After seeing this story on the Chinese legislative body, the National People’s Congress Standing Committee, deciding not to criminalize sex-selective abortion, Shanghaiist was admittedly surprised that this practice had not actually already been outlawed. Turns out that currently, selective abortion is only in violation of much less stringent family planning regulations which have no clear provisions for any sort of punishment. These regulations do have a significant effect on clinics practicing selective abortion, but still a very limited reach when it comes to individuals actually getting the abortions. Some of the reasons the lawmakers shied away from this decision are understandable:
Lawmakers and officials at the National Population and Family Planning Commission are reportedly concerned that draconian sanctions would merely drive the widespread practice underground. Prosecution could also prove problematic as couples can simply cite valid reasons to justify gender-motivated terminations.
But Shanghaiist still has reservations about the government’s ongoing pragmatism on the matter, which apparently reflects the government’s understanding of its inability to reinforce central decrees and feeds into a vicious cycle of reluctance to take some difficult but necessary steps sooner rather than later. Understandably, outlawing selective abortion would require extraordinary enforcement efforts, clashing with centuries of tradition. But as a matter of social stability, it is in the government’s best interest to take responsibility for the consequences of its controversially successful one-child policy, a policy adopted in spite of China’s overwhelming traditional male child preference.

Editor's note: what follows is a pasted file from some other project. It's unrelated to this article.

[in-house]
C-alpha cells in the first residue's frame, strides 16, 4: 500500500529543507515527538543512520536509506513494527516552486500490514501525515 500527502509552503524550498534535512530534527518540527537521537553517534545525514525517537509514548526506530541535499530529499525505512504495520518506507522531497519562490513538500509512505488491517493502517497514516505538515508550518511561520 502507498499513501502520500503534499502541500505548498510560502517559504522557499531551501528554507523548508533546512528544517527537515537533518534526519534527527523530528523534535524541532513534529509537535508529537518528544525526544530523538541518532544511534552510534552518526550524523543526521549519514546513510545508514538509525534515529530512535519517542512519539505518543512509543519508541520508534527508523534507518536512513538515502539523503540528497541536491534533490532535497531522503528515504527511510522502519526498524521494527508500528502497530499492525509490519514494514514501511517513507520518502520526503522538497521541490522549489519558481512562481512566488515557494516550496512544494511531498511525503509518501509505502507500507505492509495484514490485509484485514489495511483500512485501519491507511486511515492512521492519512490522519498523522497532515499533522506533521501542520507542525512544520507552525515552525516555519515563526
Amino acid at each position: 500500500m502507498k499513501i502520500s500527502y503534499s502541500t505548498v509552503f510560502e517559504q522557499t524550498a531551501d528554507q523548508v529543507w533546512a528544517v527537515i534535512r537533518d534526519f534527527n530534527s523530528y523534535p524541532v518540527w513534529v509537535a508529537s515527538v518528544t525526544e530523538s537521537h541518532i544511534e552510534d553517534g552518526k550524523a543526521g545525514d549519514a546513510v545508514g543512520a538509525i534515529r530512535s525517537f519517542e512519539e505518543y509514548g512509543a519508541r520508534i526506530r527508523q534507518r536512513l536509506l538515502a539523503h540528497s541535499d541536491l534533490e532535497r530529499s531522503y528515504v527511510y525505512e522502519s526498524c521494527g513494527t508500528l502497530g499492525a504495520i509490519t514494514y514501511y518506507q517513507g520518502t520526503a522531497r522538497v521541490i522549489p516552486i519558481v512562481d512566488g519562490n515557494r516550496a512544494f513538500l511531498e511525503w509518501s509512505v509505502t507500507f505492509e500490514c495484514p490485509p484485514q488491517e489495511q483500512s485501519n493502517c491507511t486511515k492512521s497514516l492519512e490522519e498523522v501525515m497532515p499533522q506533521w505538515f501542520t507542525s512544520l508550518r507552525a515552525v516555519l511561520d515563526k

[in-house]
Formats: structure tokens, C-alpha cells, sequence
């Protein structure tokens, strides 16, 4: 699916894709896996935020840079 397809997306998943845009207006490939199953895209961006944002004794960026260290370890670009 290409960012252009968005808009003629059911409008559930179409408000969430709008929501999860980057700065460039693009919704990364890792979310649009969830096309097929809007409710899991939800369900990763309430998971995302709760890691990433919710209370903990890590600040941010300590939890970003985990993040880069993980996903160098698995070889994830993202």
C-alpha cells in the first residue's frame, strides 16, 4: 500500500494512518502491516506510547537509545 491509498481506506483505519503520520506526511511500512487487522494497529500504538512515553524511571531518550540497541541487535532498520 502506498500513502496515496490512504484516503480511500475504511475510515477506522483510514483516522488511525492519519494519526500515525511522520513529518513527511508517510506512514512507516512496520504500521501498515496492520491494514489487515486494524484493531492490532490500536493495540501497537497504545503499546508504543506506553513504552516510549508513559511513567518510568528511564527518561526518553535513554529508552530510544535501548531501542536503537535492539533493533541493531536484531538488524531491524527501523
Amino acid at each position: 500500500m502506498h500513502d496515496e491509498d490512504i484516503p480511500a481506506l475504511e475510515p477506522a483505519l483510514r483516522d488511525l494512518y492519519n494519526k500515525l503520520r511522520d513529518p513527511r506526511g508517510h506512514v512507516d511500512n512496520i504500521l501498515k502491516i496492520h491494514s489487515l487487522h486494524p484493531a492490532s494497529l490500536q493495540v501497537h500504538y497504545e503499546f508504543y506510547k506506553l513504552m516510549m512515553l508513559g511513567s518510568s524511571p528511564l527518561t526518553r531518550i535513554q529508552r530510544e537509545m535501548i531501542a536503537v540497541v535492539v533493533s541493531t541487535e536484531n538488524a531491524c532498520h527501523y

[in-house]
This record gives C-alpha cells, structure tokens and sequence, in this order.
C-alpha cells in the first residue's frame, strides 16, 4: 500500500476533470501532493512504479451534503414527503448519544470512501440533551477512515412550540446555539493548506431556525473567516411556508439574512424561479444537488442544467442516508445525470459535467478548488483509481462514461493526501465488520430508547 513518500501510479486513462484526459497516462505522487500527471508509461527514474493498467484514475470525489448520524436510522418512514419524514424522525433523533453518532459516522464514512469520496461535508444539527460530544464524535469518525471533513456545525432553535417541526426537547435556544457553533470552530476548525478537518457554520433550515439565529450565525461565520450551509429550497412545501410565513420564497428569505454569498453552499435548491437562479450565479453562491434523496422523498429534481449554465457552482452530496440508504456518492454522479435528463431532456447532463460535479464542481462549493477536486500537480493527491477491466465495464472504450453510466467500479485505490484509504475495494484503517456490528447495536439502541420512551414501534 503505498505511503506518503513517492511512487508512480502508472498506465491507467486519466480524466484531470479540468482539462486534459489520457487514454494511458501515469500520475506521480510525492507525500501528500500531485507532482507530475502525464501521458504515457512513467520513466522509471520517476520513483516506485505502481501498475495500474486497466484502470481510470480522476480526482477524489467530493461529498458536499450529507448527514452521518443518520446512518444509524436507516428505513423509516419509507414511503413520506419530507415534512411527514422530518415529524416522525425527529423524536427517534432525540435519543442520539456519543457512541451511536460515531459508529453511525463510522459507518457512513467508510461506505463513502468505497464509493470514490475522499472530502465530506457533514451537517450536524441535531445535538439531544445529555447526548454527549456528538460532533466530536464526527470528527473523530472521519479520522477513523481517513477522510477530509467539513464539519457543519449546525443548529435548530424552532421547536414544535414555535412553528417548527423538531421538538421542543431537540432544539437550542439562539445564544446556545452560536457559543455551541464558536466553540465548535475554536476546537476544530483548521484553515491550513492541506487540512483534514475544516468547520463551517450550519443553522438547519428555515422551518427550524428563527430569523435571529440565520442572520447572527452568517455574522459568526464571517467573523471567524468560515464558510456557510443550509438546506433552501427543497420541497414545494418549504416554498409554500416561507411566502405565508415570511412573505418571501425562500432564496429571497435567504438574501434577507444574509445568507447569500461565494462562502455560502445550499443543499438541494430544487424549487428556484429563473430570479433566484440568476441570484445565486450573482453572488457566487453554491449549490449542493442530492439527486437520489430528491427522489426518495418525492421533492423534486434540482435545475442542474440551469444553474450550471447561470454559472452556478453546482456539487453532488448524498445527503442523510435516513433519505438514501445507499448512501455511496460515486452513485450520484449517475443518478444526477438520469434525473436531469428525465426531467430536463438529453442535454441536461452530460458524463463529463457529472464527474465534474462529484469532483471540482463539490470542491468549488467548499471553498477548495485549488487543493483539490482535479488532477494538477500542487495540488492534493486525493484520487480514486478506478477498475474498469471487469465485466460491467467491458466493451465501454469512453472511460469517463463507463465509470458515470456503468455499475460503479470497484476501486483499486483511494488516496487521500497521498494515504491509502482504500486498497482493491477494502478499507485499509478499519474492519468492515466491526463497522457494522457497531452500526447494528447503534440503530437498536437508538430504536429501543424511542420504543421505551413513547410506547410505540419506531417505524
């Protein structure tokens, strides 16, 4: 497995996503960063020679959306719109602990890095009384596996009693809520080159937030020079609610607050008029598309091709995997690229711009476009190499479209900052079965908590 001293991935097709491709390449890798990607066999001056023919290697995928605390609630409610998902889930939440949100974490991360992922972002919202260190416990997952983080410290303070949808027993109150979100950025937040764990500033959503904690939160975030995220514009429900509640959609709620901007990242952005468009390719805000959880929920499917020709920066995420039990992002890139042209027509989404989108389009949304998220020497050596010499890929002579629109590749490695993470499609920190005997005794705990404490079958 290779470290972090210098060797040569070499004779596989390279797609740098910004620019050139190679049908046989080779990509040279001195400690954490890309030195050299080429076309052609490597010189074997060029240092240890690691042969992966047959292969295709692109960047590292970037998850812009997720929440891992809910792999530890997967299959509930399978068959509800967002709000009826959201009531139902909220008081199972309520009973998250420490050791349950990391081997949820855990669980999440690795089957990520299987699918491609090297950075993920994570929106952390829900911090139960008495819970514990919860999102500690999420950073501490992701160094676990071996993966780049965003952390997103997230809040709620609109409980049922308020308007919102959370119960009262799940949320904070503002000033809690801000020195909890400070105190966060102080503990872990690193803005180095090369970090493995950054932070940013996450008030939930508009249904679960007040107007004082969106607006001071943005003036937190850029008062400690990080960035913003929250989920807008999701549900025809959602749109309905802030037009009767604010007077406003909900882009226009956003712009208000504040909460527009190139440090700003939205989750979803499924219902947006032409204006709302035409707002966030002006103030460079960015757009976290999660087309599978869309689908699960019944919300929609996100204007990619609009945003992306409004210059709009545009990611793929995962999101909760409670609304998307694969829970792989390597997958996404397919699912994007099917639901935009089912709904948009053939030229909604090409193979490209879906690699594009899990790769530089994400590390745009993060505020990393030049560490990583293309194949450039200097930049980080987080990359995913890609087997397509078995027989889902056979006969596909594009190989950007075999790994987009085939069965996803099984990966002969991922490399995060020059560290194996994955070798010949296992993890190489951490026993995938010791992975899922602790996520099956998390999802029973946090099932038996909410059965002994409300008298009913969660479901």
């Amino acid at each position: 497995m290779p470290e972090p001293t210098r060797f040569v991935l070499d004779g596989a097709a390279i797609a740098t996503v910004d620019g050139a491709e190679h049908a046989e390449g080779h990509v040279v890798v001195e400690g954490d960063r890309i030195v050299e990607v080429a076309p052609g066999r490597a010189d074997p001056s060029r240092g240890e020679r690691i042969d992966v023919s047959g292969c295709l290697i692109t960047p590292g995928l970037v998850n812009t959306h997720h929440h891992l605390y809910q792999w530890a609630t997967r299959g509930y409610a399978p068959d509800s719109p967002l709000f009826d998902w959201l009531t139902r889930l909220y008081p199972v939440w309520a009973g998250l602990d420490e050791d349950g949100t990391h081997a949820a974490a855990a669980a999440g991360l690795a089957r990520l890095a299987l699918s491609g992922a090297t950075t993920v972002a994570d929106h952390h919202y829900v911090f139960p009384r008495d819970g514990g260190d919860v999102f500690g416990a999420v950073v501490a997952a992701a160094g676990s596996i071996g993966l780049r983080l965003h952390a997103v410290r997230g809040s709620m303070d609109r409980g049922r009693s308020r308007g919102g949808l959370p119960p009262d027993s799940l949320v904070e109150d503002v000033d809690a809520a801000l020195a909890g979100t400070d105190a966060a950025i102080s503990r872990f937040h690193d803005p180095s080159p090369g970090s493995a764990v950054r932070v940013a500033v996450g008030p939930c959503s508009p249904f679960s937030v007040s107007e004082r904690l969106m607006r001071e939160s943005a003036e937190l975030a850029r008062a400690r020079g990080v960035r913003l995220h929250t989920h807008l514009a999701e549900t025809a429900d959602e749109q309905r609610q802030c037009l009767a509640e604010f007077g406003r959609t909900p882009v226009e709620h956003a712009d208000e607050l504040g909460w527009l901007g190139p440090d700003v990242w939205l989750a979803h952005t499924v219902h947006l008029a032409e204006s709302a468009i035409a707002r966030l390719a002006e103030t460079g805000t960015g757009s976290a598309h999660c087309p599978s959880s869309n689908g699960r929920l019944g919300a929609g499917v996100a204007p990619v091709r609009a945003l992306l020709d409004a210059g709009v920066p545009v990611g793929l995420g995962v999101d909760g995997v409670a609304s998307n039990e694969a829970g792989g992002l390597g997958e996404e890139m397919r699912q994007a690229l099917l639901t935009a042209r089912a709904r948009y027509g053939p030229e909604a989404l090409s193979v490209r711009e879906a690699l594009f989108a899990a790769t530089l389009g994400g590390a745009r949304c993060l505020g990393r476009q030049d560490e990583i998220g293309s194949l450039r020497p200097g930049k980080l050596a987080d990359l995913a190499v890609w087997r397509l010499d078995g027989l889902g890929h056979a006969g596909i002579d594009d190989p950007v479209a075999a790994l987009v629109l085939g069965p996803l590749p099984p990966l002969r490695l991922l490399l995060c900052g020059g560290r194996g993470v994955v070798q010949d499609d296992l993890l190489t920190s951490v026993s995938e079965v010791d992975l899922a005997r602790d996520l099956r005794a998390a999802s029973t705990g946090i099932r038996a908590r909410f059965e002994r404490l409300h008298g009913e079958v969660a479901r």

In other dubious legislative news found through the ever-unlinkable South China Morning Post, the busy NPC Standing Committee is deciding whether it should strengthen its control over Mainland media:
Mainland media outlets will face fines ranging from 50,000 to 100,000 yuan if they break news on emergencies such as natural disasters without authorisation, according to a draft law being reviewed by the National People’s Congress Standing Committee.
Media organisations would also be penalised if they report on the handling and developments of such emergencies without authorisation, or publish false reports about disasters.
The law also stipulates officials in charge of handling the emergencies should release information to the public and “manage” media reports on time. However, they are not required to make the news public if it will inhibit their work.
Hrm. And what exactly constitutes these “emergencies”? Quite an inclusive list of incidents likely to get an increasing number of journalists, activists and protestors into trouble in the future:
Public emergencies include natural disasters, accidents, public health crises and social security crises, such as protests and clashes between farmers and local officials, which are on the rise.